Only grown in China and Japan during the 17th Century, tea became known in the Netherlands early because the Dutch East India Company (VOC) shipped small quantities home. Its use as a beverage was established slowly and was probably started by retired VOC employees who had become accustomed to drinking tea in the East. At a tea party, the expensive beverage was served in small teapots, one for each guest, filled with the leaves of the type he or she preferred. The tea was poured into small cups, while the teapot was refilled with hot water from a metal or sometimes ceramic kettle. The small quantity of famille verte teapots still abound reflects the demand in Europe at the time. Elaborately decorated, they must have been regarded as luxury wares for the upper classes. (Jörg 2011/2, p.131)

 

Condition: A shallow chip with a short-connected hairline to the tip of the spout, some very tiny spots on the rim of the cover, caused by popped bubbles of glaze during the firing process.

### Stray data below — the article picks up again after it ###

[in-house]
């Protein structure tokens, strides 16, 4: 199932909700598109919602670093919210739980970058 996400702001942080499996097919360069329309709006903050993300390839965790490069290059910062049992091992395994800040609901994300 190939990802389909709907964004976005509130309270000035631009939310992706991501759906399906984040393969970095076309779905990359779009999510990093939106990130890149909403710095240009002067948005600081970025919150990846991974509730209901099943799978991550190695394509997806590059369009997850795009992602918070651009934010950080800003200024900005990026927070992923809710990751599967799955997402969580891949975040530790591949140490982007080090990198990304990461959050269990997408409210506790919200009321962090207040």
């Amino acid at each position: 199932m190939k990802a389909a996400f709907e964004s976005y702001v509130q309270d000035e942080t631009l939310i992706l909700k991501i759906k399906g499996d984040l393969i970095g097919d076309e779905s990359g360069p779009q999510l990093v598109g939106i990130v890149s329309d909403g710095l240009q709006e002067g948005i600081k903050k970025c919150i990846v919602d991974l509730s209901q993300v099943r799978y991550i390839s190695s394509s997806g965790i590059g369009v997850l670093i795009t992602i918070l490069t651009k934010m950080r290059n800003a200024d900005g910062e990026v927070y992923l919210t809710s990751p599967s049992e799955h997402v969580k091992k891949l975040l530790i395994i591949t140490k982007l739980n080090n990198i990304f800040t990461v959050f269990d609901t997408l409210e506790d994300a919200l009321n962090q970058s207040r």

Reference:

Jörg 2011/2, p.131

Breekbaar Goed. Een eerbetoon aan Minke A. de Visser (1989-1966), exhibition held at the Groninger Museum, Groningen, 20 March 2015 - 15 March 2016) 

 

Price: Sold.

 

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201079
201079

Kraak Porcelain wares 1570-1645 - Dishes - Page 1

 

Object 201079

 

Small dish

 

China

 

1595-1645 

 

Height 30 mm (1.18 inch), diameter of rim 140 mm (5.51 inch), diameter of footring 75 mm (2.95 inch), weight 115 grams (4.06 ounce (oz.))

 

Small dish on footring, everted and scalloped rim. Some kiln sand adhering to the footring. The meisande, or petalled, style decoration in underglaze blue with a cicada (Latin for grasshopper) on a rock next to a peach encircled by an eight pointed scalloped medallion. On the sides and rim eight round, or onion shaped, medallions, decorated with peaches and auspicious symbols, in between each medallion a single looped bow. On the reverse eight broad panels with symbols or jewels and lines.